Businessman keen to see waste used

Monday March 05, 2018 Written by Published in Environment
The machine used to crush the glass. PHOTO BY Liam Ratana. 18022727. The machine used to crush the glass. PHOTO BY Liam Ratana. 18022727.

Local business owner Brad Fraser is calling for the government and other business owners of Rarotonga to stand up and take responsibility for the island’s waste management.

 

The Rarotonga Waste Facility is nearly at full capacity and the amount of waste generated on the island is set to increase, with an ever-increasing number of tourists visiting the island every year.

Millions of tonnes of glass waste is generated around the world every year. Almost all of this waste ends up in a landfill. As glass does not decompose, the waste sits in landfills taking up space for many years to come.

At the start of last year, Infrastructure Cook Islands WATSAN Director Jamie Short called for an extension of the Rarotonga Waste Facility, due to it being near capacity. With Rarotonga being so isolated, there is a high cost associated with the export of rubbish.

Add to this the fact that the Cook Islands had its highest ever number of visitors last year,at  over 160,000, and it is clear that something needs to be done about the ever-increasing amount of waste being produced here.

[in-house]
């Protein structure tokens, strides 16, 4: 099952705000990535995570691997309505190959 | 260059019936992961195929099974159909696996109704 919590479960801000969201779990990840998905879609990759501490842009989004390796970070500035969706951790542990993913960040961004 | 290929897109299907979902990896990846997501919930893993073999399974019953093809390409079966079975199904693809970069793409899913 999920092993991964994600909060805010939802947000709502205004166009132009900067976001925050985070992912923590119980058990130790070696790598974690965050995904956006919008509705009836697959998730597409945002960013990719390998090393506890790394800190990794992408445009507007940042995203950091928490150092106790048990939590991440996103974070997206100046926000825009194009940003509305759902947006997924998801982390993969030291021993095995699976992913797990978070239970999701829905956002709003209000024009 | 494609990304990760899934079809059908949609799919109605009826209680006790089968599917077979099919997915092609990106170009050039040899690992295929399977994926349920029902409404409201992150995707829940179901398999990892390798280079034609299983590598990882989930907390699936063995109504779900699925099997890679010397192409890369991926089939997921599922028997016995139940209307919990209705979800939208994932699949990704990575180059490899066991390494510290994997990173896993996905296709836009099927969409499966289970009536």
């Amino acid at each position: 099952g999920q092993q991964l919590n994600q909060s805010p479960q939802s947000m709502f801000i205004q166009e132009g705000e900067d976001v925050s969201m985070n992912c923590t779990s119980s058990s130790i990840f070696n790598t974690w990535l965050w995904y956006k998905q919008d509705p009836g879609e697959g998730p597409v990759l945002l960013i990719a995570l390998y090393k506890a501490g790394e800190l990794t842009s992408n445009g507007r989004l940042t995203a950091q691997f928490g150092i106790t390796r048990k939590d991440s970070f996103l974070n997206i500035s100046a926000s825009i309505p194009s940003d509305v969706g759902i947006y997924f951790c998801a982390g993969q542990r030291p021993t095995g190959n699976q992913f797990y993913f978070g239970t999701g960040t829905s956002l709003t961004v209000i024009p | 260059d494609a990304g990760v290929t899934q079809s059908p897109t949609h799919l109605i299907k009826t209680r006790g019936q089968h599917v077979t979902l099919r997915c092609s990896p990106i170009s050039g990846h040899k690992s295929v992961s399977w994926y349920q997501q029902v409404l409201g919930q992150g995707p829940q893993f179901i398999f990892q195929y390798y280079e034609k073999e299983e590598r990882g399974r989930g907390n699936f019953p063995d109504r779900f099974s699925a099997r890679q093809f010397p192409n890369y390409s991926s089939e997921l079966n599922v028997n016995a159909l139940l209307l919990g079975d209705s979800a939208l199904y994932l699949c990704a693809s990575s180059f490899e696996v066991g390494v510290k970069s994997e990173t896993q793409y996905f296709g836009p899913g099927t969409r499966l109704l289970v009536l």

Fraser believes he has a few solutions. Concrete made with recycled crushed glass is one of his favourites. “It’s cheaper, lighter, and stronger than normal concrete” says Fraser. He began experimenting with the idea over seven years ago, after inheriting a crusher from a friend. He used the crushed glass to make concrete and sand for the construction of his house. He also produced slabs, breeze blocks, and even headstones out of the recycled waste. At one point, Fraser says he was crushing over half of the islands’ glass waste. “I used to get three bins full of empty bottles delivered to me every day from Trader Jacks” says Fraser. “I even hired someone to crush glass for me daily” he adds. Fraser used mostly recycled materials in the construction of his house. He has thousands of crushed glass bottles, old tyres, and even bottle caps hidden around his home. Everything from the retaining walls to steps and counter tops are made with recycled materials.

Fraser estimates there is only three years’ worth of sand left for construction on the island. “What are we going to do once we run out? Buy sand and ship it in? Broken glass and mulched plastic is just as good” he says. Although he has received support from locals, Fraser says he needs the support of business owners and government officials, too. “People have been saying things like “good on you Brad”, but it’s not the right people” he says. “In the last seven years, all I’ve received by way of assistance is $412.00” Fraser says. He says he is not in it for himself, “I don’t have all of the equipment needed to meet the demand for these materials, but companies like T&M Heather do”. “Small islands such as ours need to be smart about how we manage our waste… we could be removing rubbish from the ocean and using it for building” he says.

            - Liam Ratana

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